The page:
Actress Melanie Griffith has entered a hospital program to treat an addiction to prescription drugs, her publicist said Tuesday.
"My doctor has referred me to the Daniel Freeman Hospital to step down from the prescribed medication that I have been taking for a neck injury," Griffith said in a statement released to reporters through her publicist. "I appreciate everyone's concern and I am sure that you will respect my and my family's privacy."
This is not the first time the 43-year-old actress has been in rehab. Griffith who won a Golden Globe and an Academy Award nomination for her pivotal role as a savvy "bimbo" secretary in the 1988 film, Working Girl struggled with an addiction to drugs and alcohol in the late 1980s.
A hospital spokeswoman would not comment on Griffith's treatment except to say that patients at the nonprofit Catholic facility in the Marina Del Rey section of Los Angeles generally go through a 12-step in-patient program with time spent in fellowship and reading.
In a message posted on her Web Site recently, Griffith said she would be appearing on ABC's morning television talk show, The View on Wednesday and it was unclear whether the show, taping in Los Angeles this week, had replaced her as a guest. An ABC spokesman was unavailable for comment.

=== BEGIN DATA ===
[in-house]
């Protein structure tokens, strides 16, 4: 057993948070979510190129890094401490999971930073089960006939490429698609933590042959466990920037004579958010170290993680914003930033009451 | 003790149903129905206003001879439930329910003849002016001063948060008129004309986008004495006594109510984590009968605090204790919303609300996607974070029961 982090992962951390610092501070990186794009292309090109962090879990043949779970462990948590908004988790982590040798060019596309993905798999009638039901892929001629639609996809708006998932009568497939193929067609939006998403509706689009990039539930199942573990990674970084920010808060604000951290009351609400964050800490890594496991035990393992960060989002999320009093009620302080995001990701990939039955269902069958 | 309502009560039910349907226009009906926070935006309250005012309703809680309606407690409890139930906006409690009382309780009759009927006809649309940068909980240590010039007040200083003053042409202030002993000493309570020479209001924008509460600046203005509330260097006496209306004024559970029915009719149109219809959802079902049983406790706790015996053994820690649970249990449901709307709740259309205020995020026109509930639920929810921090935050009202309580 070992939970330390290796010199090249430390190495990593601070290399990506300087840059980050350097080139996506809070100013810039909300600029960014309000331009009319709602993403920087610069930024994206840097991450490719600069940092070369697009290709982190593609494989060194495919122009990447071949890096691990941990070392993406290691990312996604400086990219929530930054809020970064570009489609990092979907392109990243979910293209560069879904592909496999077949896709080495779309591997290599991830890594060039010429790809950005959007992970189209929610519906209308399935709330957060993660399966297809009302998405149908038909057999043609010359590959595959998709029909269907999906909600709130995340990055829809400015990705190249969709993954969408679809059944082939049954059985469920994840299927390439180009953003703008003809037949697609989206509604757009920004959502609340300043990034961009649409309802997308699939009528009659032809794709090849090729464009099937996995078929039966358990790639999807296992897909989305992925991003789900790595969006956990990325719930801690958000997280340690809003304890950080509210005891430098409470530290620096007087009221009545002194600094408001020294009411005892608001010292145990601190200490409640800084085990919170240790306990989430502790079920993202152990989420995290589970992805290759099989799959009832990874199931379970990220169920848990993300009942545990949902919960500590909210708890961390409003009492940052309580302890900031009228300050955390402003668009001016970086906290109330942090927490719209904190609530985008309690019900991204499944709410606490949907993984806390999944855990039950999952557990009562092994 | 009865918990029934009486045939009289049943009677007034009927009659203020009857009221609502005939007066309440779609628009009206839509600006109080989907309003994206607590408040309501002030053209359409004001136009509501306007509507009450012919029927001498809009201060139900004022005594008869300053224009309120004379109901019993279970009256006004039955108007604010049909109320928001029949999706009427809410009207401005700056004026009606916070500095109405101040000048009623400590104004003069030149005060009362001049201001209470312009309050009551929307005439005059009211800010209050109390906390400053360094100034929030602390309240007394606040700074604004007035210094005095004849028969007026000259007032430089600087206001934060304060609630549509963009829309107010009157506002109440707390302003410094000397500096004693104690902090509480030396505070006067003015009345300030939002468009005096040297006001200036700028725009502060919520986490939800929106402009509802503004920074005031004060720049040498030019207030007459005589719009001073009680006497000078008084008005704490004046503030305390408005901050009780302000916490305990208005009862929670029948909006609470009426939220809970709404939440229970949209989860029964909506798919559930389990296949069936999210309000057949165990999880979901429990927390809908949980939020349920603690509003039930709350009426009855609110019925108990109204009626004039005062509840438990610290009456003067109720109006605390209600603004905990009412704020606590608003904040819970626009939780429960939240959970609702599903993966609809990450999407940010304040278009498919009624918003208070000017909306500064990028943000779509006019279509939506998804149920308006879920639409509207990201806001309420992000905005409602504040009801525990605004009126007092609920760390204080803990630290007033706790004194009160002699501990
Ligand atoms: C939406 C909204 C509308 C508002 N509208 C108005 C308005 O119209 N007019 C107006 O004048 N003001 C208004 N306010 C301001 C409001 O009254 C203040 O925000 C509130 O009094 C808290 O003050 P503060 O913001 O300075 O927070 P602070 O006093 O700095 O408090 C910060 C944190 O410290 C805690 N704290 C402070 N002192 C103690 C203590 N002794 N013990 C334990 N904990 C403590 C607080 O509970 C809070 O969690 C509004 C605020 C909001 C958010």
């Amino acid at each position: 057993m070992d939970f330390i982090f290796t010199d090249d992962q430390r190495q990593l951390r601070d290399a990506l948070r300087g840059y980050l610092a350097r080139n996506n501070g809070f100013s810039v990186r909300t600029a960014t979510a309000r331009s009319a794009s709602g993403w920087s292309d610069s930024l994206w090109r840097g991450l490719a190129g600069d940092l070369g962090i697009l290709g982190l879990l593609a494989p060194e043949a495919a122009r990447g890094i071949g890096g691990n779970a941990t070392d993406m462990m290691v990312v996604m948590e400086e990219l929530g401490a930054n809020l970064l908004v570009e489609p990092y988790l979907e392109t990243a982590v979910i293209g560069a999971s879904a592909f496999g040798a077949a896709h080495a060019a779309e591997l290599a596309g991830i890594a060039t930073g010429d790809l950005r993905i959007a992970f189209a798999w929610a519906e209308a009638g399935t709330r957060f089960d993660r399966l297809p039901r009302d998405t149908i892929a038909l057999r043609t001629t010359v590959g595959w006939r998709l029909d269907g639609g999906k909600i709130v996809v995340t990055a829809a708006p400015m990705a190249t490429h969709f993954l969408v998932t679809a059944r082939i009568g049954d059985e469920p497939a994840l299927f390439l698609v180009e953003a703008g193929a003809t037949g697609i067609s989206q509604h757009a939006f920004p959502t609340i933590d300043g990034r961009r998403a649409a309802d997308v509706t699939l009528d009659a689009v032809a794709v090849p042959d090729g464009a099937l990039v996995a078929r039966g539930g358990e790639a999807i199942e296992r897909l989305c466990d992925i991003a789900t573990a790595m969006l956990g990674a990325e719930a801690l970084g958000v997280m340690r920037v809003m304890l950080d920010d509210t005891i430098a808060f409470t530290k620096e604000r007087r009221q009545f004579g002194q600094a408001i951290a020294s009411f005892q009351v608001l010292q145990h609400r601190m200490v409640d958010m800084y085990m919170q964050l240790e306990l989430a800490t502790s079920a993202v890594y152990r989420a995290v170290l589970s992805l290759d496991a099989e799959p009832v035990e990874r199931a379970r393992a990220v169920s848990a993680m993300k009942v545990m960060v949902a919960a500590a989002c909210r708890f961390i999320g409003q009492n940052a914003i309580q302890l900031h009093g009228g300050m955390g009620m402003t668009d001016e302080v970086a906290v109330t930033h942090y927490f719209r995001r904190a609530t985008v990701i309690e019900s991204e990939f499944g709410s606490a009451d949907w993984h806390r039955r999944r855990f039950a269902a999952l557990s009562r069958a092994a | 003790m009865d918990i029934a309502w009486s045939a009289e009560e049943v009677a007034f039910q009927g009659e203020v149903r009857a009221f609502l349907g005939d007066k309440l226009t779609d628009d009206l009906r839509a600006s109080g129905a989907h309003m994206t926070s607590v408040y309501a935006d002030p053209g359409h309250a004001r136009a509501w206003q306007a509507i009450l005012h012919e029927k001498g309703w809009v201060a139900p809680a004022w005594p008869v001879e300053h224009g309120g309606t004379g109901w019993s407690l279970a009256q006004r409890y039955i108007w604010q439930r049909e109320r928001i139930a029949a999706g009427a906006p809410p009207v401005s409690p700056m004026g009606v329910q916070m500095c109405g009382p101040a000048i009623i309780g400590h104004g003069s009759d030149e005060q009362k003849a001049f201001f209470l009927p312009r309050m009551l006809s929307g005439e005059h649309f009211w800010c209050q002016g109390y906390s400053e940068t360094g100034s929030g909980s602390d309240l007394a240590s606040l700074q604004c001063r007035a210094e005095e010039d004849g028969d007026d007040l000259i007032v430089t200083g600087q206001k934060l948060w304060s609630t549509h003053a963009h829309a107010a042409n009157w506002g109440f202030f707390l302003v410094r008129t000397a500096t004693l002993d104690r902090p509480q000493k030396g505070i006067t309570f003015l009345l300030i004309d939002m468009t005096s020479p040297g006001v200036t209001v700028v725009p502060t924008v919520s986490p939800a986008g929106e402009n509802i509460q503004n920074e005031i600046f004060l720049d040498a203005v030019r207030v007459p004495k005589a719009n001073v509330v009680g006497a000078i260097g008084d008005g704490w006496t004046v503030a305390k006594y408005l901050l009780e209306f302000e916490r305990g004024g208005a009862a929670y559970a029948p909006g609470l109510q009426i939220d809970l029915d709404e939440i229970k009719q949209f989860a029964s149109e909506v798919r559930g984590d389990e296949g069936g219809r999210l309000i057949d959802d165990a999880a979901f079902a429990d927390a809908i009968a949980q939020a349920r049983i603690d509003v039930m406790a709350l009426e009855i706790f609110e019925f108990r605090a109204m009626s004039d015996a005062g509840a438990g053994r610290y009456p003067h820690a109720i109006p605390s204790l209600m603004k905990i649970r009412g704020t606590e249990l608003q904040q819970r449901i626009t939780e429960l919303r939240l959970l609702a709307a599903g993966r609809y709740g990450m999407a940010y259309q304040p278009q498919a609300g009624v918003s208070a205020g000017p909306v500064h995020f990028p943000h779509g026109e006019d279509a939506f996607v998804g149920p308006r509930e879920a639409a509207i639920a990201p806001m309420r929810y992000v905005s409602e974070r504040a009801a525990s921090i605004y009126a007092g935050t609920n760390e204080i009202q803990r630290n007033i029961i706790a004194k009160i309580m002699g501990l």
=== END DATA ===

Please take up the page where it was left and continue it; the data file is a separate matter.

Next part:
Griffith is the daughter of actress Tippi Hedrin, one of Alfred Hitchcock's favorite leading ladies. Known for her kewpie-doll voice and sultry good looks, Griffith has appeared in more than 50 films, including Brian DePalma's Body Double (1984), Something Wild (1986), Bonfire of the Vanities (1990) and Lolita (1997). She has been married four times, twice to actor Don Johnson, and she has three children.
She met her current husband, actor Antonio Banderas, in 1995 while working with him on the romantic comedy film Two Much.
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